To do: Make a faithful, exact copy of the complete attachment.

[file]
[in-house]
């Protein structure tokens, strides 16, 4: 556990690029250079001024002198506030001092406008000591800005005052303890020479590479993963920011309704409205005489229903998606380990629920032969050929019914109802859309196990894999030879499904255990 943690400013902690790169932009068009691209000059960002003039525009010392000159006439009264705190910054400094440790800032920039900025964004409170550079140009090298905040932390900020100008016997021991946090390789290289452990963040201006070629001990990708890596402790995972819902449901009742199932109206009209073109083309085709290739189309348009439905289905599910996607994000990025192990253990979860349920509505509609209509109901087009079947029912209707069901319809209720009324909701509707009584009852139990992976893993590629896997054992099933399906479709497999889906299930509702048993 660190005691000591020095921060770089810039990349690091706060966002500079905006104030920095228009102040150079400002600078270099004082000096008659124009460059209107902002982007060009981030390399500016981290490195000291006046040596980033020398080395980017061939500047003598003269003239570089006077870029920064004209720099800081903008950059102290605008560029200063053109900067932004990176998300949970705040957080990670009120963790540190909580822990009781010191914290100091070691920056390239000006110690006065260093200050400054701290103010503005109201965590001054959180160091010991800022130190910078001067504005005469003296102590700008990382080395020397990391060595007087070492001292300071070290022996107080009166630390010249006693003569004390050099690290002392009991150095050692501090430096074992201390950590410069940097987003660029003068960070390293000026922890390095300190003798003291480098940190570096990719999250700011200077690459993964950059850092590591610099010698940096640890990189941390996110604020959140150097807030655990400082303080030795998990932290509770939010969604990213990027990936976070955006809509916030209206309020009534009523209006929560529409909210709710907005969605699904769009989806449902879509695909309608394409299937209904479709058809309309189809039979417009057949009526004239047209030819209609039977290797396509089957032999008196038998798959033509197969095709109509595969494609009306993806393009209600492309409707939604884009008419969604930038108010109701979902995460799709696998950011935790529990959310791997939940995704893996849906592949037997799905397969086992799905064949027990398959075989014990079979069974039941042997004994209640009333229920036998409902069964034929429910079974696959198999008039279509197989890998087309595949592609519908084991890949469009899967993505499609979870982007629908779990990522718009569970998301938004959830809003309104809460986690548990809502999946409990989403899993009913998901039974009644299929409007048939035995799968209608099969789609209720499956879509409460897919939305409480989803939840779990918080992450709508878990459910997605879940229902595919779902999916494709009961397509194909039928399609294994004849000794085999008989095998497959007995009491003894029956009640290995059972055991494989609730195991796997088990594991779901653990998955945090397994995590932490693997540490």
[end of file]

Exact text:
[in-house]
């Protein structure tokens, strides 16, 4: 556990690029250079001024002198506030001092406008000591800005005052303890020479590479993963920011309704409205005489229903998606380990629920032969050929019914109802859309196990894999030879499904255990 943690400013902690790169932009068009691209000059960002003039525009010392000159006439009264705190910054400094440790800032920039900025964004409170550079140009090298905040932390900020100008016997021991946090390789290289452990963040201006070629001990990708890596402790995972819902449901009742199932109206009209073109083309085709290739189309348009439905289905599910996607994000990025192990253990979860349920509505509609209509109901087009079947029912209707069901319809209720009324909701509707009584009852139990992976893993590629896997054992099933399906479709497999889906299930509702048993 660190005691000591020095921060770089810039990349690091706060966002500079905006104030920095228009102040150079400002600078270099004082000096008659124009460059209107902002982007060009981030390399500016981290490195000291006046040596980033020398080395980017061939500047003598003269003239570089006077870029920064004209720099800081903008950059102290605008560029200063053109900067932004990176998300949970705040957080990670009120963790540190909580822990009781010191914290100091070691920056390239000006110690006065260093200050400054701290103010503005109201965590001054959180160091010991800022130190910078001067504005005469003296102590700008990382080395020397990391060595007087070492001292300071070290022996107080009166630390010249006693003569004390050099690290002392009991150095050692501090430096074992201390950590410069940097987003660029003068960070390293000026922890390095300190003798003291480098940190570096990719999250700011200077690459993964950059850092590591610099010698940096640890990189941390996110604020959140150097807030655990400082303080030795998990932290509770939010969604990213990027990936976070955006809509916030209206309020009534009523209006929560529409909210709710907005969605699904769009989806449902879509695909309608394409299937209904479709058809309309189809039979417009057949009526004239047209030819209609039977290797396509089957032999008196038998798959033509197969095709109509595969494609009306993806393009209600492309409707939604884009008419969604930038108010109701979902995460799709696998950011935790529990959310791997939940995704893996849906592949037997799905397969086992799905064949027990398959075989014990079979069974039941042997004994209640009333229920036998409902069964034929429910079974696959198999008039279509197989890998087309595949592609519908084991890949469009899967993505499609979870982007629908779990990522718009569970998301938004959830809003309104809460986690548990809502999946409990989403899993009913998901039974009644299929409007048939035995799968209608099969789609209720499956879509409460897919939305409480989803939840779990918080992450709508878990459910997605879940229902595919779902999916494709009961397509194909039928399609294994004849000794085999008989095998497959007995009491003894029956009640290995059972055991494989609730195991796997088990594991779901653990998955945090397994995590932490693997540490």